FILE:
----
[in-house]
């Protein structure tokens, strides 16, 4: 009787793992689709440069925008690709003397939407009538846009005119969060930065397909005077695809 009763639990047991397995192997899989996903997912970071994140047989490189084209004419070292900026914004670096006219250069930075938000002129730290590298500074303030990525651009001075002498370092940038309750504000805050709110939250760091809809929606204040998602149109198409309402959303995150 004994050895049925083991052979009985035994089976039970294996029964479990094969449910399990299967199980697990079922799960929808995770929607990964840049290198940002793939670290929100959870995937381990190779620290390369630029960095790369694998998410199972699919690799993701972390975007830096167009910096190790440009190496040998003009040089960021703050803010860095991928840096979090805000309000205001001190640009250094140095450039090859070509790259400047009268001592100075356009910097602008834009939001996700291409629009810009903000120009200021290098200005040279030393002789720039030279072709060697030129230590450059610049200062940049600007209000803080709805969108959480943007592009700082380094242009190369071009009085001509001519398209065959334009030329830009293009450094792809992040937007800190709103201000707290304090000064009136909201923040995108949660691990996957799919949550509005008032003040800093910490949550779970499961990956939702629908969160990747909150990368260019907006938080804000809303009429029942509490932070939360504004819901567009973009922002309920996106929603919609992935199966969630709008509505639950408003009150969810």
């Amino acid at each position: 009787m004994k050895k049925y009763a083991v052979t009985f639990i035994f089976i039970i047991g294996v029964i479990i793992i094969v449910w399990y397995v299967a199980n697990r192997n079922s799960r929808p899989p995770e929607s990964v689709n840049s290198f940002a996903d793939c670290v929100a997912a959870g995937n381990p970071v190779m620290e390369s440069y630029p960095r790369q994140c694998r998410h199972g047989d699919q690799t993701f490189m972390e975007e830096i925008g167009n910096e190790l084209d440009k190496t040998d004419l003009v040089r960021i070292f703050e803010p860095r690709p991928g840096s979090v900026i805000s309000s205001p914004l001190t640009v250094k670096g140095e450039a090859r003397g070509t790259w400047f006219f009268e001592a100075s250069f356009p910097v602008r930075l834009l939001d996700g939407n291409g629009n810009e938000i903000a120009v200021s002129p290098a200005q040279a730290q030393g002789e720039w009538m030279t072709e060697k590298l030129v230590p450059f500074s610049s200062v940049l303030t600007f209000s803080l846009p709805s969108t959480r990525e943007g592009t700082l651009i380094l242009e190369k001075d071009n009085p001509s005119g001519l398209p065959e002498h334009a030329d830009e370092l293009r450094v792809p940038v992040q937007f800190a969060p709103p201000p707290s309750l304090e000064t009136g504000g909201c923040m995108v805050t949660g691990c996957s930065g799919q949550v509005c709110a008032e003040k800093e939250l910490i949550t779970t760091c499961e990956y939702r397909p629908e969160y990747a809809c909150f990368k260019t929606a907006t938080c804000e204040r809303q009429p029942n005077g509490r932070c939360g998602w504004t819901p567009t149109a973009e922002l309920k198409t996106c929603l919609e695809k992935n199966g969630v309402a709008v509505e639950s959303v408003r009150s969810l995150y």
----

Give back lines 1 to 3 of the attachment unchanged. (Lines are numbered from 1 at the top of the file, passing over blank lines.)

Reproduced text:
[in-house]
């Protein structure tokens, strides 16, 4: 009787793992689709440069925008690709003397939407009538846009005119969060930065397909005077695809 009763639990047991397995192997899989996903997912970071994140047989490189084209004419070292900026914004670096006219250069930075938000002129730290590298500074303030990525651009001075002498370092940038309750504000805050709110939250760091809809929606204040998602149109198409309402959303995150 004994050895049925083991052979009985035994089976039970294996029964479990094969449910399990299967199980697990079922799960929808995770929607990964840049290198940002793939670290929100959870995937381990190779620290390369630029960095790369694998998410199972699919690799993701972390975007830096167009910096190790440009190496040998003009040089960021703050803010860095991928840096979090805000309000205001001190640009250094140095450039090859070509790259400047009268001592100075356009910097602008834009939001996700291409629009810009903000120009200021290098200005040279030393002789720039030279072709060697030129230590450059610049200062940049600007209000803080709805969108959480943007592009700082380094242009190369071009009085001509001519398209065959334009030329830009293009450094792809992040937007800190709103201000707290304090000064009136909201923040995108949660691990996957799919949550509005008032003040800093910490949550779970499961990956939702629908969160990747909150990368260019907006938080804000809303009429029942509490932070939360504004819901567009973009922002309920996106929603919609992935199966969630709008509505639950408003009150969810």
């Amino acid at each position: 009787m004994k050895k049925y009763a083991v052979t009985f639990i035994f089976i039970i047991g294996v029964i479990i793992i094969v449910w399990y397995v299967a199980n697990r192997n079922s799960r929808p899989p995770e929607s990964v689709n840049s290198f940002a996903d793939c670290v929100a997912a959870g995937n381990p970071v190779m620290e390369s440069y630029p960095r790369q994140c694998r998410h199972g047989d699919q690799t993701f490189m972390e975007e830096i925008g167009n910096e190790l084209d440009k190496t040998d004419l003009v040089r960021i070292f703050e803010p860095r690709p991928g840096s979090v900026i805000s309000s205001p914004l001190t640009v250094k670096g140095e450039a090859r003397g070509t790259w400047f006219f009268e001592a100075s250069f356009p910097v602008r930075l834009l939001d996700g939407n291409g629009n810009e938000i903000a120009v200021s002129p290098a200005q040279a730290q030393g002789e720039w009538m030279t072709e060697k590298l030129v230590p450059f500074s610049s200062v940049l303030t600007f209000s803080l846009p709805s969108t959480r990525e943007g592009t700082l651009i380094l242009e190369k001075d071009n009085p001509s005119g001519l398209p065959e002498h334009a030329d830009e370092l293009r450094v792809p940038v992040q937007f800190a969060p709103p201000p707290s309750l304090e000064t009136g504000g909201c923040m995108v805050t949660g691990c996957s930065g799919q949550v509005c709110a008032e003040k800093e939250l910490i949550t779970t760091c499961e990956y939702r397909p629908e969160y990747a809809c909150f990368k260019t929606a907006t938080c804000e204040r809303q009429p029942n005077g509490r932070c939360g998602w504004t819901p567009t149109a973009e922002l309920k198409t996106c929603l919609e695809k992935n199966g969630v309402a709008v509505e639950s959303v408003r009150s969810l995150y």